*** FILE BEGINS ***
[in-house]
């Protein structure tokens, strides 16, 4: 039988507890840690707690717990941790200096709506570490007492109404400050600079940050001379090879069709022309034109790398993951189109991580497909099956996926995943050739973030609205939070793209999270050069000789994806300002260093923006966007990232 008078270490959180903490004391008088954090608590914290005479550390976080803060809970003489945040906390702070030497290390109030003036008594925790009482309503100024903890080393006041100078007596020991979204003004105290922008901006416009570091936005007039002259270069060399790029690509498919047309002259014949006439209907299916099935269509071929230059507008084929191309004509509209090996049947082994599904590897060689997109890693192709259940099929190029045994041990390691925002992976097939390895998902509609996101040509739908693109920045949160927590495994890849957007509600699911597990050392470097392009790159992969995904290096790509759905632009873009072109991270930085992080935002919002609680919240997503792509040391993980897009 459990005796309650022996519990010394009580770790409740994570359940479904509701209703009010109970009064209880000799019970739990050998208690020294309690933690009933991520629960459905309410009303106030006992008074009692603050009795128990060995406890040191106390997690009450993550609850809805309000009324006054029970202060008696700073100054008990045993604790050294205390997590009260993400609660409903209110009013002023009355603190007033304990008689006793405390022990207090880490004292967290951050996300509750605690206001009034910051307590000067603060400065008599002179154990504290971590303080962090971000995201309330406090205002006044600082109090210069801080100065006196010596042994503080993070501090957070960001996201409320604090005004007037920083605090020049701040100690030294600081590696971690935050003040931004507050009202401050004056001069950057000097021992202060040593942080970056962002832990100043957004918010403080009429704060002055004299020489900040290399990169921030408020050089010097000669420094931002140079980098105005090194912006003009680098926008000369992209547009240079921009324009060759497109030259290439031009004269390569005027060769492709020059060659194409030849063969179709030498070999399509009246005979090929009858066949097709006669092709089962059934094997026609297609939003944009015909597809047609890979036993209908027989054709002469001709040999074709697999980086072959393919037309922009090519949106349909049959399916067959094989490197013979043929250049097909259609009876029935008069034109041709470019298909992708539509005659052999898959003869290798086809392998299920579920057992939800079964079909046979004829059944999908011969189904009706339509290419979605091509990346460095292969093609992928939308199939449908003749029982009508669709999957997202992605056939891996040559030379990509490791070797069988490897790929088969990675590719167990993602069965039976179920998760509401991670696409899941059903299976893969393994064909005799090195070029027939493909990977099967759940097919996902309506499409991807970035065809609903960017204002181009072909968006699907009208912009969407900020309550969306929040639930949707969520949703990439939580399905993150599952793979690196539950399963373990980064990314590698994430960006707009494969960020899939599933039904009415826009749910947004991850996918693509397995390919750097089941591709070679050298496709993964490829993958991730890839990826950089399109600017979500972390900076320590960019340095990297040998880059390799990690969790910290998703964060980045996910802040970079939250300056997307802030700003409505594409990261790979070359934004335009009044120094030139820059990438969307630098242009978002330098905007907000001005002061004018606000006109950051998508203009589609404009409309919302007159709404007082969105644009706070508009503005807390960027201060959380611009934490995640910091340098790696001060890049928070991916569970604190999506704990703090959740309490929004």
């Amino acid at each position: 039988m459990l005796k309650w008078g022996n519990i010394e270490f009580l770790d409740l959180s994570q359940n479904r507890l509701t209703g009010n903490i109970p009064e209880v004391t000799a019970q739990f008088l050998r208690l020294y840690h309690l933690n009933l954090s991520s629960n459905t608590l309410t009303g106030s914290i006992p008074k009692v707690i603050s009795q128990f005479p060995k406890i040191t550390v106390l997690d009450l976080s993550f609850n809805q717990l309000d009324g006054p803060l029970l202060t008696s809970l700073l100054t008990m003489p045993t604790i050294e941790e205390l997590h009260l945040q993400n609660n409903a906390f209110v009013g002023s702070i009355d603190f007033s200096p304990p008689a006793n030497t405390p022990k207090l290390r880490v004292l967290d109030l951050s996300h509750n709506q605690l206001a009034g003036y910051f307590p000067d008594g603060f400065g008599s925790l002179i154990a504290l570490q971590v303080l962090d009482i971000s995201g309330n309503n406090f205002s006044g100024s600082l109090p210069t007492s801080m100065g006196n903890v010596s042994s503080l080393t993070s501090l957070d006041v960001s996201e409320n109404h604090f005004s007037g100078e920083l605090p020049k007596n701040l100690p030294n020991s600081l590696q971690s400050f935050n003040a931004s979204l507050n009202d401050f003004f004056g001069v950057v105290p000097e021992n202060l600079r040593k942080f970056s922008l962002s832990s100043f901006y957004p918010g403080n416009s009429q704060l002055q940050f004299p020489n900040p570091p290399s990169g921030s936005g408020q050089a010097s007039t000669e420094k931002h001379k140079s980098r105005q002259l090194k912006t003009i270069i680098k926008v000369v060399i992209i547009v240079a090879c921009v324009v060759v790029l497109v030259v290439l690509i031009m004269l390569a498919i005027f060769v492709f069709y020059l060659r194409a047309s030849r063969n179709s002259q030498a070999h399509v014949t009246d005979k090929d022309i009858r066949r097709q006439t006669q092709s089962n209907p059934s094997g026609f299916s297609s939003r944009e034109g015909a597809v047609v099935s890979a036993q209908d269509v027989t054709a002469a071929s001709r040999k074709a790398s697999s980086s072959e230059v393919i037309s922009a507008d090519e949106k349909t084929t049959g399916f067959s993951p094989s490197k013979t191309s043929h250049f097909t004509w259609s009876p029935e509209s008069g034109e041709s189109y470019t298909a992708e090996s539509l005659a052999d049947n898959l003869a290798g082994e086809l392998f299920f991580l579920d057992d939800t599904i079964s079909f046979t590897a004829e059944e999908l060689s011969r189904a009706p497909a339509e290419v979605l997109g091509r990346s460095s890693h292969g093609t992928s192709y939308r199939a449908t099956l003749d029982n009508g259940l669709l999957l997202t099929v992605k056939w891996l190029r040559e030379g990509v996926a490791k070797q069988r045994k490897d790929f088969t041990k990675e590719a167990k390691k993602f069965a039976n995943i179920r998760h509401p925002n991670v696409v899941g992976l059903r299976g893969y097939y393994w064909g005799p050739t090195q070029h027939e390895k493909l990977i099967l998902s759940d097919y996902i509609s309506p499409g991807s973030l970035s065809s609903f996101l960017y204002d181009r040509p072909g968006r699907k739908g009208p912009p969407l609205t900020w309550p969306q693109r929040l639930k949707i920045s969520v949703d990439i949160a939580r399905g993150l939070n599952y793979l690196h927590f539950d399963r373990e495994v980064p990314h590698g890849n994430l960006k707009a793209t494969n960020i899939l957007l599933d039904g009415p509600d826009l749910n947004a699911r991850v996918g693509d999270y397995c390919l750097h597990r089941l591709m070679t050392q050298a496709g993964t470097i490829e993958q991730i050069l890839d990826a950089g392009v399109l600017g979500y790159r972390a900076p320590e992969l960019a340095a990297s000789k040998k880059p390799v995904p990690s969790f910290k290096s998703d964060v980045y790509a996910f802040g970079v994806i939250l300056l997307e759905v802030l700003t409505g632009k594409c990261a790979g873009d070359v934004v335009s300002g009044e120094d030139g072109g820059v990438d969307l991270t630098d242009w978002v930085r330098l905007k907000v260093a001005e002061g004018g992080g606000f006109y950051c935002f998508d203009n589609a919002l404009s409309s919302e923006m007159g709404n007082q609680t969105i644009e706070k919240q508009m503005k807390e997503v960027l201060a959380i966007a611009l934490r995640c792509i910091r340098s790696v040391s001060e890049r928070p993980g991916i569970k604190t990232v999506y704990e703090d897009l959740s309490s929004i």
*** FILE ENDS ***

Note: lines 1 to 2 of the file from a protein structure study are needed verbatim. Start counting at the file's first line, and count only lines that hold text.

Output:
[in-house]
């Protein structure tokens, strides 16, 4: 039988507890840690707690717990941790200096709506570490007492109404400050600079940050001379090879069709022309034109790398993951189109991580497909099956996926995943050739973030609205939070793209999270050069000789994806300002260093923006966007990232 008078270490959180903490004391008088954090608590914290005479550390976080803060809970003489945040906390702070030497290390109030003036008594925790009482309503100024903890080393006041100078007596020991979204003004105290922008901006416009570091936005007039002259270069060399790029690509498919047309002259014949006439209907299916099935269509071929230059507008084929191309004509509209090996049947082994599904590897060689997109890693192709259940099929190029045994041990390691925002992976097939390895998902509609996101040509739908693109920045949160927590495994890849957007509600699911597990050392470097392009790159992969995904290096790509759905632009873009072109991270930085992080935002919002609680919240997503792509040391993980897009 459990005796309650022996519990010394009580770790409740994570359940479904509701209703009010109970009064209880000799019970739990050998208690020294309690933690009933991520629960459905309410009303106030006992008074009692603050009795128990060995406890040191106390997690009450993550609850809805309000009324006054029970202060008696700073100054008990045993604790050294205390997590009260993400609660409903209110009013002023009355603190007033304990008689006793405390022990207090880490004292967290951050996300509750605690206001009034910051307590000067603060400065008599002179154990504290971590303080962090971000995201309330406090205002006044600082109090210069801080100065006196010596042994503080993070501090957070960001996201409320604090005004007037920083605090020049701040100690030294600081590696971690935050003040931004507050009202401050004056001069950057000097021992202060040593942080970056962002832990100043957004918010403080009429704060002055004299020489900040290399990169921030408020050089010097000669420094931002140079980098105005090194912006003009680098926008000369992209547009240079921009324009060759497109030259290439031009004269390569005027060769492709020059060659194409030849063969179709030498070999399509009246005979090929009858066949097709006669092709089962059934094997026609297609939003944009015909597809047609890979036993209908027989054709002469001709040999074709697999980086072959393919037309922009090519949106349909049959399916067959094989490197013979043929250049097909259609009876029935008069034109041709470019298909992708539509005659052999898959003869290798086809392998299920579920057992939800079964079909046979004829059944999908011969189904009706339509290419979605091509990346460095292969093609992928939308199939449908003749029982009508669709999957997202992605056939891996040559030379990509490791070797069988490897790929088969990675590719167990993602069965039976179920998760509401991670696409899941059903299976893969393994064909005799090195070029027939493909990977099967759940097919996902309506499409991807970035065809609903960017204002181009072909968006699907009208912009969407900020309550969306929040639930949707969520949703990439939580399905993150599952793979690196539950399963373990980064990314590698994430960006707009494969960020899939599933039904009415826009749910947004991850996918693509397995390919750097089941591709070679050298496709993964490829993958991730890839990826950089399109600017979500972390900076320590960019340095990297040998880059390799990690969790910290998703964060980045996910802040970079939250300056997307802030700003409505594409990261790979070359934004335009009044120094030139820059990438969307630098242009978002330098905007907000001005002061004018606000006109950051998508203009589609404009409309919302007159709404007082969105644009706070508009503005807390960027201060959380611009934490995640910091340098790696001060890049928070991916569970604190999506704990703090959740309490929004």